The second prototype of the civil version of Ruag’s Dornier 228 turboprop built under license by Hindustan Aeronautics (HAL) will fly in March next year with a glass cockpit, ahead of certification “a few months” later, HAL assistant general manager of design AK Shrivastava has confirmed. The first prototype flew for the first time in June. Once approved by India’s Directorate General of Civil Aviation, the Do 228 will become the first civil aircraft certified in the subcontinent. HAL has already manufactured more than 130 Do 228s for military use.
While the second prototype undergoes modifications at the government owned HAL facility in Kanpur in Central India, the first airplane sits idle due to runway resurfacing at the plant. “The certification has been delayed as a result,” Shrivastava told AIN.
With the launch of the subsidy laden Regional Connectivity Scheme by the Ministry of Civil Aviation, HAL has begun exploring opportunities to sell the aircraft to operators interested in connecting small and medium-size airports to the broader air transport network in India. Last year, now former chairman and managing director of Air India Ashwani Lohani told AIN that the national carrier would consider acquiring some ten aircraft for regional subsidiary Alliance Air. HAL’s Kanpur division already has received civil certification for both Do 228 manufacture and maintenance repair and overhaul, thereby creating important cost efficiencies for maintenance in particular, added Lohani.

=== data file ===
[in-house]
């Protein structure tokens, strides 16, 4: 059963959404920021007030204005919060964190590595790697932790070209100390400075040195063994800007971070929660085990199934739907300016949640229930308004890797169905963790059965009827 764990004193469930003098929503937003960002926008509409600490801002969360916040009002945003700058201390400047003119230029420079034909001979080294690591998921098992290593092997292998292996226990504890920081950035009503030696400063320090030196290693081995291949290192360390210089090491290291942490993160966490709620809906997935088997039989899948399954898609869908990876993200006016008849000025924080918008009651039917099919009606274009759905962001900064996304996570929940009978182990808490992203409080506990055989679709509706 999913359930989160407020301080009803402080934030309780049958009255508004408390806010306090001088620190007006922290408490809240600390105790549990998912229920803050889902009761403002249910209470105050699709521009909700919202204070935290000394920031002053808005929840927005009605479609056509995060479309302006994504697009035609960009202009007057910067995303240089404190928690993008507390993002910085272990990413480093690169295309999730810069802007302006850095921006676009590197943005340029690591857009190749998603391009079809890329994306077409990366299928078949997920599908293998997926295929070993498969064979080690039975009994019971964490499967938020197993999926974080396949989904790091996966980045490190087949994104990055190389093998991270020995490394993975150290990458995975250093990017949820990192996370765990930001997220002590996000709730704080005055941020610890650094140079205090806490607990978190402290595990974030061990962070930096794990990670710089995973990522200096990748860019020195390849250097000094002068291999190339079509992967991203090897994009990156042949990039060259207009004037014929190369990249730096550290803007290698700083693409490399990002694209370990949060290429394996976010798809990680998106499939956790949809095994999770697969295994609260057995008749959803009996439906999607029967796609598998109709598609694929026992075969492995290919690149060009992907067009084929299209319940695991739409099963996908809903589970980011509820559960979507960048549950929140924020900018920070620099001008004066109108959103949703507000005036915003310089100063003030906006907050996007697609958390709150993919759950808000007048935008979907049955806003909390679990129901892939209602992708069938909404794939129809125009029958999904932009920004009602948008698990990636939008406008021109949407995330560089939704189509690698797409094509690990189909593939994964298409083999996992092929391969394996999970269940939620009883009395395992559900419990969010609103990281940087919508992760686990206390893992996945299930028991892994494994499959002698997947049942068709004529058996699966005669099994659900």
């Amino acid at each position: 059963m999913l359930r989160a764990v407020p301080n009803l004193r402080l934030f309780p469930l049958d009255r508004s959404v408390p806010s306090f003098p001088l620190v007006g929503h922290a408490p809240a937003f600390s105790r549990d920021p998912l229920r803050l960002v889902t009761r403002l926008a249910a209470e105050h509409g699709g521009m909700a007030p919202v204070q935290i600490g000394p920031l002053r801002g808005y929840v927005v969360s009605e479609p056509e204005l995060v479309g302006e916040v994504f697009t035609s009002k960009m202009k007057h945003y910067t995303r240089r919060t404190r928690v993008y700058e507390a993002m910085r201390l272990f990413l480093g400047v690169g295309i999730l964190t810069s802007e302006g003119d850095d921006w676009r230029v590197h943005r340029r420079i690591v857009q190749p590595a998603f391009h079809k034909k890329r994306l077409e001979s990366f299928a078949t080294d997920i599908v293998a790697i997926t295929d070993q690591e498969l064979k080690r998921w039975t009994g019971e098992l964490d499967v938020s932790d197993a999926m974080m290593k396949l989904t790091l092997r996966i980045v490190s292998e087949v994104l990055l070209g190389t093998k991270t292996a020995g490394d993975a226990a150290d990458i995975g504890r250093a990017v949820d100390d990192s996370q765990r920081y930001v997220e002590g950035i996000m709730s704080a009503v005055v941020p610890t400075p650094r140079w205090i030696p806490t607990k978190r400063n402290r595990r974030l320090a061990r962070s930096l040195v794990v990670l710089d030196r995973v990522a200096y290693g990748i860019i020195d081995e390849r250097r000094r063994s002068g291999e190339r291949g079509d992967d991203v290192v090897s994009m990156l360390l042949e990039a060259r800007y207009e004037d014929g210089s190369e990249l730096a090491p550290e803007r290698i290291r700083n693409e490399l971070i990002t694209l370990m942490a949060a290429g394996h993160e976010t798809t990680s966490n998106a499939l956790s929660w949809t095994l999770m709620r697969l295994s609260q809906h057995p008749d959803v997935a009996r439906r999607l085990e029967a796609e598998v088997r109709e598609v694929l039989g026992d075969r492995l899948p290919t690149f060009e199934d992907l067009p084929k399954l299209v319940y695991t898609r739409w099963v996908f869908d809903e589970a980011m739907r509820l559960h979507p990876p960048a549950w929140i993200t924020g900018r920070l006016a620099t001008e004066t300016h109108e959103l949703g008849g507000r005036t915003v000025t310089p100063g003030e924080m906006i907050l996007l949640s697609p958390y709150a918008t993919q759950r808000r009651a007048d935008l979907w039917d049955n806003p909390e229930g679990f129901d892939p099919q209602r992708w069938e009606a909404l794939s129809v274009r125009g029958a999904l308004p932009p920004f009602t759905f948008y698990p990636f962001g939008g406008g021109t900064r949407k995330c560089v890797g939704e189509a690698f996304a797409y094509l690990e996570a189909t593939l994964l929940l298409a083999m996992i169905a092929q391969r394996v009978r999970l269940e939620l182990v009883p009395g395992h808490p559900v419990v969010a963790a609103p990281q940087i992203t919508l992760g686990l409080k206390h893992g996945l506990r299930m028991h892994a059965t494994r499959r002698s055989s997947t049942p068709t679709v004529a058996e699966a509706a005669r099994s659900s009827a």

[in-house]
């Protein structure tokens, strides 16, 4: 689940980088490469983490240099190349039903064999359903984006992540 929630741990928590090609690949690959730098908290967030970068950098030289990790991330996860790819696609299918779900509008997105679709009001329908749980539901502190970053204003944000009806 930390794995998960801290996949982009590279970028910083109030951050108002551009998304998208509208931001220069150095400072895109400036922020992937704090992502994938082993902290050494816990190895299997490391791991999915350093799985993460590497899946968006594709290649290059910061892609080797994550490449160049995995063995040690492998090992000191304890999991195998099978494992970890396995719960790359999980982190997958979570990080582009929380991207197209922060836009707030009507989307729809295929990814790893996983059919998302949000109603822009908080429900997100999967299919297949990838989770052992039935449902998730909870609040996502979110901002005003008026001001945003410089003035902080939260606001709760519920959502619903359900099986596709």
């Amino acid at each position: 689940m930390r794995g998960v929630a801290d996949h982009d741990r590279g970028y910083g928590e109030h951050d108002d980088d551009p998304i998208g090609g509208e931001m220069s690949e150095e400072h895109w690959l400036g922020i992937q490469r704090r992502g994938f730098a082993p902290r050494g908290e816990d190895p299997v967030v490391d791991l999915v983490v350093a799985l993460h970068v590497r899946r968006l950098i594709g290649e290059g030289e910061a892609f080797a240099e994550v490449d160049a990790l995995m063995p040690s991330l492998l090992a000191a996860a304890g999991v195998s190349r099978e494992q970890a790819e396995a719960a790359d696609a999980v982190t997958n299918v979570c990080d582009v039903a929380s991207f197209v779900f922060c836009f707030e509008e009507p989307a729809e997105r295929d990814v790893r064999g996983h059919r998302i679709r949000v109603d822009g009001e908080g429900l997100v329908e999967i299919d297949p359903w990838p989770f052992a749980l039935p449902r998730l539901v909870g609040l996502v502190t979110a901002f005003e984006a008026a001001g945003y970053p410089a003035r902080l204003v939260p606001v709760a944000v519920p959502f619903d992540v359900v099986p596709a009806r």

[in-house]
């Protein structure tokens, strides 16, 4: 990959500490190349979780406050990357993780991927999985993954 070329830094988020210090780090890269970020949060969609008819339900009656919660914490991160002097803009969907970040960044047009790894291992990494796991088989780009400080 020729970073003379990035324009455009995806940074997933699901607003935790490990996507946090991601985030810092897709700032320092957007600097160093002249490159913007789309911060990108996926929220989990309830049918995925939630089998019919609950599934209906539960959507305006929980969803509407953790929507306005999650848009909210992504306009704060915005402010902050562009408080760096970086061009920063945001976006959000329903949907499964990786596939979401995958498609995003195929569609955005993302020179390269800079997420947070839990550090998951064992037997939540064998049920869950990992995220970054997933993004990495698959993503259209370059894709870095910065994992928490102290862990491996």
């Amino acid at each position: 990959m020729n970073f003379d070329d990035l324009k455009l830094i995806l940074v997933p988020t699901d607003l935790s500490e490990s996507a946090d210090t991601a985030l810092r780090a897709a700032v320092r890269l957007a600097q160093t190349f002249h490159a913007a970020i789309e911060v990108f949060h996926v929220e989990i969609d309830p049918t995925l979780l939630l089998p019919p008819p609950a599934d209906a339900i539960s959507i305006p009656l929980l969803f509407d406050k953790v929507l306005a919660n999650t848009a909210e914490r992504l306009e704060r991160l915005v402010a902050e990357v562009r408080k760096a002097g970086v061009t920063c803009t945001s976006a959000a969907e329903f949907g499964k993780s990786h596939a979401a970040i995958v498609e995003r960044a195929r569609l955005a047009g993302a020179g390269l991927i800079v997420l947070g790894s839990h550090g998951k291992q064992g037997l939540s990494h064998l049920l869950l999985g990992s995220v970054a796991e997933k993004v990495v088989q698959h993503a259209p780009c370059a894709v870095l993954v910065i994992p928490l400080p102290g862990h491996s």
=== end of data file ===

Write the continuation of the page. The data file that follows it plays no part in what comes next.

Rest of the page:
The first prototype (VT-KNP), an NG version featuring five composite propellers instead of four and a Honeywell TP331-10 engine in place of the earlier TP331-5, flew in June, reported Shrivastava during the recently held annual Aero Expo in Delhi. He estimated a potential 20-year market for some 100 nineteen-seaters in India.
HAL manufactures the fuselage, wings and tail unit of the Do 228. Last year, the company handed over the first shipset to Ruag in Germany to fulfill export orders for structural assemblies of Do 228-212 NGs. Ruag has ordered eight sets, of which the seventh has reached the delivery stage.
A close contender to the Do 228—the M28 light transport aircraft manufactured by Poland’s PZL Mielec M28—has already received DGCA certification.